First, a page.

It’s the first day of school, and I’ve been called in on an emergency basis to fill in at the elementary school where I used to teach. Since I’ve been gone, the entire staff has left and been replaced by people I don’t know. Also, the locations of all the classrooms, offices, cafeteria, and library have changed. I can’t find my music classroom. I don’t have the main office number listed on my phone.
When I finally locate the music room, it’s filled with unruly students running around and using the ceiling light fixtures as trapeze swings, no responsible adults in sight. They’ve just been dropped off, and I have no idea what grade they are or when they will be picked up. I have no class list. I have no schedule. I don’t know what books, supplies, or instruments I have or where they would be located. I have no strategy for getting the students under control, no first-day activities planned.
No, this didn’t really happen, but it is a recurring dream I’ve had frequently in the five years since I resigned from teaching. I’ve also had variations on this dream: my new classroom is a cabana on the beach and I have to keep my kindergarten students from drowning in the surf; it’s the day of the big musical performance and I’ve forgotten to cast or rehearse it.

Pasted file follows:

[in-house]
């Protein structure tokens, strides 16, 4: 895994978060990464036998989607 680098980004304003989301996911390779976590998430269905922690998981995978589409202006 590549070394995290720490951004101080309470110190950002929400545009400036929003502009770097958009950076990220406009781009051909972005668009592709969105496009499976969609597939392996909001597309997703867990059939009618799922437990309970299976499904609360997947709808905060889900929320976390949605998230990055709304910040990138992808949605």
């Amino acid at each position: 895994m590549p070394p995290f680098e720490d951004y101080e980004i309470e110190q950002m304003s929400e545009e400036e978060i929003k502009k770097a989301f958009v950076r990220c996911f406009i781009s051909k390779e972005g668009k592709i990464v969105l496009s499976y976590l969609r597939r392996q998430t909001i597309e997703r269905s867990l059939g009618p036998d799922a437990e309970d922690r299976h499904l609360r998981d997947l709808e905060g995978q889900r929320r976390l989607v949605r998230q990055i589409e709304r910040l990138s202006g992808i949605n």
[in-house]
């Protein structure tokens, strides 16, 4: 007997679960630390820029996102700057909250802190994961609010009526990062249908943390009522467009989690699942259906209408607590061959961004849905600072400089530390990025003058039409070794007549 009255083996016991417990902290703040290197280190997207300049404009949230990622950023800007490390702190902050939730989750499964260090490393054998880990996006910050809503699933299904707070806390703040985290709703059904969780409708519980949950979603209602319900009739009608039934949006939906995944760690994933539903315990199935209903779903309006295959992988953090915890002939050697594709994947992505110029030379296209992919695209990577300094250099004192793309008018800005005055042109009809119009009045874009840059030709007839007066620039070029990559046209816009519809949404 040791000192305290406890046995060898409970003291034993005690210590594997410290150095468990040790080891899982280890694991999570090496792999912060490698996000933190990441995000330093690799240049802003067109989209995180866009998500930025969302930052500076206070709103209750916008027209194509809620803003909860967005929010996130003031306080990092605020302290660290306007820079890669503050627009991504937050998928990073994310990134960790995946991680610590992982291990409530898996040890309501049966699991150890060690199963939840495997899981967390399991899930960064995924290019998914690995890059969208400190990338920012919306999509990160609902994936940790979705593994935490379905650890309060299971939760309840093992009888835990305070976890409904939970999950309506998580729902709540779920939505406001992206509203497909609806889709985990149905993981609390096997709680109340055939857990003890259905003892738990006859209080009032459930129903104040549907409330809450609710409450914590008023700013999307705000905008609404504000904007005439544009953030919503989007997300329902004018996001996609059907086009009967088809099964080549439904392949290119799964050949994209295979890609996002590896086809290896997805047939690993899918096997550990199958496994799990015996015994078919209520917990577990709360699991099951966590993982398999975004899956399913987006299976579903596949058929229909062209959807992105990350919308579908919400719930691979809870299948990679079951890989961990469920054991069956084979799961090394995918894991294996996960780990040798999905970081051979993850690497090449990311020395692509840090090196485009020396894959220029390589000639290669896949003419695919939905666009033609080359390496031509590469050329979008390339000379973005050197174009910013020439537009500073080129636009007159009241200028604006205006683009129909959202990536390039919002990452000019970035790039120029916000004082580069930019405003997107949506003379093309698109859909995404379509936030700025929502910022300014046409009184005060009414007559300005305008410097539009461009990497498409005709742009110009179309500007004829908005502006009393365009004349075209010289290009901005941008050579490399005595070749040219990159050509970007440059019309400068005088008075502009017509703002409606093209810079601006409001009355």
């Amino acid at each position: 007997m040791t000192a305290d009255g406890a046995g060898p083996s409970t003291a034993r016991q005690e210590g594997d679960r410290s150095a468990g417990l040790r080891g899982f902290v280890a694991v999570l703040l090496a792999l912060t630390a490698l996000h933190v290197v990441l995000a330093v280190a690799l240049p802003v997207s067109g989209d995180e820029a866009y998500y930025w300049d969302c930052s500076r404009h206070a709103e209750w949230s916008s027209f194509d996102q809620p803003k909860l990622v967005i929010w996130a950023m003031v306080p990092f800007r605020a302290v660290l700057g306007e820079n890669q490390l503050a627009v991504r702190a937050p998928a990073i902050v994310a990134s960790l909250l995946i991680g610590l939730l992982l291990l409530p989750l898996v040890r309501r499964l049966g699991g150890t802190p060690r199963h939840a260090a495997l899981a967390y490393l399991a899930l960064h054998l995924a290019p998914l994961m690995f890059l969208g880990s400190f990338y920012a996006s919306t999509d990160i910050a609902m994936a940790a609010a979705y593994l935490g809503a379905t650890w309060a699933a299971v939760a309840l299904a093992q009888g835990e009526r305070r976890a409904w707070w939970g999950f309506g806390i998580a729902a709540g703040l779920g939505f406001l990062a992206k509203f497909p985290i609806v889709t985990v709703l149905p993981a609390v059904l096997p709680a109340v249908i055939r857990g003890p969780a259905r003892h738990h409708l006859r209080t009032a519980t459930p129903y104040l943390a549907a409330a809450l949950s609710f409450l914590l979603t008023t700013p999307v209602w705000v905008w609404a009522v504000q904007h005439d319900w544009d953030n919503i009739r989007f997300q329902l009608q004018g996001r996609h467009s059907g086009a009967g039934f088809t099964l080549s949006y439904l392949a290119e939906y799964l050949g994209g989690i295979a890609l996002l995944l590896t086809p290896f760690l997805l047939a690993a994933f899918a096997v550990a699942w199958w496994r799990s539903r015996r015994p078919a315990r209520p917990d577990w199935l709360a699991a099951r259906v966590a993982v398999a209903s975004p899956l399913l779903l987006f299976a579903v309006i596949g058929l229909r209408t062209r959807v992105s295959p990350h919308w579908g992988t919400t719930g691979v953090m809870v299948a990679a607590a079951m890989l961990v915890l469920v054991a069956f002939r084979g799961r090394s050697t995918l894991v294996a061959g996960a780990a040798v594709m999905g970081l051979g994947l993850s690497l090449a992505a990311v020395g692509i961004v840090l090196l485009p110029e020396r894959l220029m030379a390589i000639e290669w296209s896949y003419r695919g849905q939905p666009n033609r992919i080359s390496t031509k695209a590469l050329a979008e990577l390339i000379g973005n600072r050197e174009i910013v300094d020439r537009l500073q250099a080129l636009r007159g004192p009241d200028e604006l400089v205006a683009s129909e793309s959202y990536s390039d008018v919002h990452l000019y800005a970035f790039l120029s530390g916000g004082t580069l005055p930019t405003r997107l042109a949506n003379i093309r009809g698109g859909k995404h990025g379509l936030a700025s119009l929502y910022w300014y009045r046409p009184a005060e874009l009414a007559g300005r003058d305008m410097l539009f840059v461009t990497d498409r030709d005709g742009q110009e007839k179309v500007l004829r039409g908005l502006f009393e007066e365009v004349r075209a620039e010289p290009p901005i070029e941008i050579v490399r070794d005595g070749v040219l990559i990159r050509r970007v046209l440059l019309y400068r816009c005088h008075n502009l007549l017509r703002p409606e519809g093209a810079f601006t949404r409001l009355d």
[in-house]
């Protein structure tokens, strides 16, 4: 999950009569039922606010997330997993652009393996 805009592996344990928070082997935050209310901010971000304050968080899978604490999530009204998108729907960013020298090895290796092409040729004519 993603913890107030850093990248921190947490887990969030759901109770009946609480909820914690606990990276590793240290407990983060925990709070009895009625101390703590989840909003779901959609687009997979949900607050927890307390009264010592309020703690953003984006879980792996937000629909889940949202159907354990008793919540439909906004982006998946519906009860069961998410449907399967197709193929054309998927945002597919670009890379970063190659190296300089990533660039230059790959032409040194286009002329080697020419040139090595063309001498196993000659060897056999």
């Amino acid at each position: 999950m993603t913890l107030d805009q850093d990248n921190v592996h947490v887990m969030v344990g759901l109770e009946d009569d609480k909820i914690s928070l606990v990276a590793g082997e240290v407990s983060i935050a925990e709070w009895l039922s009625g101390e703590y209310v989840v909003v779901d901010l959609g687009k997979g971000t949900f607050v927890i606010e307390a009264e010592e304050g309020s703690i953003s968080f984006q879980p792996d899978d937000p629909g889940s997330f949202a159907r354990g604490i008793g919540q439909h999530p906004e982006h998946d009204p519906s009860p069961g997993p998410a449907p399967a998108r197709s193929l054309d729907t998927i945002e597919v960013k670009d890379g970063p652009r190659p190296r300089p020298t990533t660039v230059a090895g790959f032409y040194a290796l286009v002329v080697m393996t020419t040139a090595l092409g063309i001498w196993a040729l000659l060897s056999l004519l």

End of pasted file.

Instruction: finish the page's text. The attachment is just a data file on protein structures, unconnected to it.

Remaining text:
And it’s similar to dreams that even veteran teachers have about being unprepared for the first day or for back-to-school night.
I actually always loved the first few weeks of school. Everything was fresh; the students were well-behaved, confident that this new year would be the best yet. The students at my school had new clothes and backpacks and pristine supplies to begin their classes. The impetus of novelty continued while the kids were challenged to progress to the next level.
This is the first year that I didn’t have a pang of regret on the first day of school. I like retirement enough that I’m not missing the back-breaking labor of setting up my classroom (teachers spend the day after the last day of school clearing their classrooms so that annual maintenance like deep-cleaning and painting can happen over the summer). I still miss the vibrance of working with kids, but my students who were kindergarteners when I resigned are now in sixth grade (not my favorite age group). I don’t think I could pick up where I left off.
The schools in my neck of the woods opened a few weeks ago, but when we lived in New Jersey, the traditional start of school was the day after Labor Day. Best wishes to all who are starting out this week. Give your teachers a hug for me.